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Elizabeth Giffin

Elizabeth Griffin ''19
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Elizabeth Giffin


Fine Arts

What do you do when you really want to work with a specific artist? For Junior Fine Arts major Elizabeth Griffin, it was as easy as sending an email to British conceptual artist Lenka Clayton.

“I wanted to be her studio assistant,” Griffin said. “How can I make this happen?”

Griffin was looking for artists who were doing progressive things and contributing to society, and she found Clayton’s website. Clayton is the founder of a project called An Artist Residency in Motherhood (ARiM), in which she produced works that focused on her life as a mother of two young children. She now shares the blueprint of her residency with other parents to help them replicate it in their own homes, and there are now 450 artists that are in residence in motherhood all over the world.

As luck would have it, Clayton, who’s based out of Pittsburgh, Pa., was scheduled to be the artist in residence at the Fabric Workshop and Museum in Philadelphia in the summer of 2017. Griffin received Moore’s 2017 Sis Grenald Leadership Fellowship, one of the fellowships available to sophomores. Clayton answered Griffin’s ‘cold call’ email, the stars aligned, and in March 2017, Griffin began helping Clayton facilitate her workshops at the Fabric Workshop.


One of the forums focused on making art available to visually impaired people.

“There was a sculpture from Constantin Brâncuși that was in the Philadelphia Museum of Art and it was called Sculpture for the Blind,” Griffin said. “But people who identify as blind could not see it, obviously – it was enclosed in a glass box, it was not available to be touched. So Lenka was like, ‘How can we make these sculptures available to those who cannot see them?’”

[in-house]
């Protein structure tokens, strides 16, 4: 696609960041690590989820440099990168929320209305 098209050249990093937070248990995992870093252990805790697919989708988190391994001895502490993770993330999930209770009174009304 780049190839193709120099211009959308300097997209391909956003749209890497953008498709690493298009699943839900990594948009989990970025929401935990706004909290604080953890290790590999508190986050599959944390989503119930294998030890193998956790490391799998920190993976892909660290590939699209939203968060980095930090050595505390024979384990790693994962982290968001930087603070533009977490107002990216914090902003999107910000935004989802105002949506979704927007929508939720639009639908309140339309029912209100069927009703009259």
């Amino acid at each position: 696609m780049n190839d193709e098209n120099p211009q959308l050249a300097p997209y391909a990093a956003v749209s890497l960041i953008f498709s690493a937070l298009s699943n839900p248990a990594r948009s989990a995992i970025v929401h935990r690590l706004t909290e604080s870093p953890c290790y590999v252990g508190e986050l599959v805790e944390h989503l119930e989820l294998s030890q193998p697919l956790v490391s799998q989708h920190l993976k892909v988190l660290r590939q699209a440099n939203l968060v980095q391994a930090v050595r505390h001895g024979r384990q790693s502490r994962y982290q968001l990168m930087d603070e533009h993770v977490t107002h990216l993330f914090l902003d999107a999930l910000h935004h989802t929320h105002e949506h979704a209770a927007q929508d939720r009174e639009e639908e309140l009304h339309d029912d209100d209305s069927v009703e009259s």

Clayton invited artists from the Philadelphia area who identified as blind to come to the Fabric Workshop to make their own Sculpture for the Blind.

“We worked together to make a sculpture out of molded plaster that we verbally dictated to them,” Griffin said. “They could make something that seemed similar to what we described, and they could feel it, and they could mold it, and it would be available to be touched by everybody during the show.”

The pieces were displayed on the same style of pedestal on which Brâncuși’s sculpture was displayed.


Griffin helped Clayton coordinate a workshop for mothers from the area who are fans of Clayton’s ARiM project. She also created a spreadsheet of professional contacts who Clayton met through her shows, helped search for and apply for grants, and maintained all the associated paperwork.

“If I didn’t have the experience of applying for my own grant or fellowship, I would have felt a lot less confident doing this work for Lenka,” Griffin said. “But I felt really confident – I know how to write this, I know how to propose money, I know how to ask for it because I had so much help from Moore in writing my fellowship.”

Griffin continues to work with Clayton on maintaining an internet database of the ARiM participants around the world, facilitating meetups and get-togethers for artists who live near one another, but don’t realize it.

“They can invite other mothers to their studio, and they can bring their children, and they’ll be like, ‘My child is also here, because I’m a mom and that’s 24/7,’” she said.

Clayton’s art work, much of it about her home life and domesticity, has influenced Griffin.

“I’m definitely working with material of the home and thinking about familial narratives,” she said. “I don’t have a child, but it’s that level of play that I became interested in, also.”

Griffin, who attended the all-girls preparatory high school Villa Joseph Marie in Holland, Pa., wanted the all-women’s experience at Moore after studying environmental science for two years at Penn State.

“I’d always been interested in art my whole life,” she said. “I think, originally, in my senior year of high school, I didn’t think of art as a career situation, but I do now.”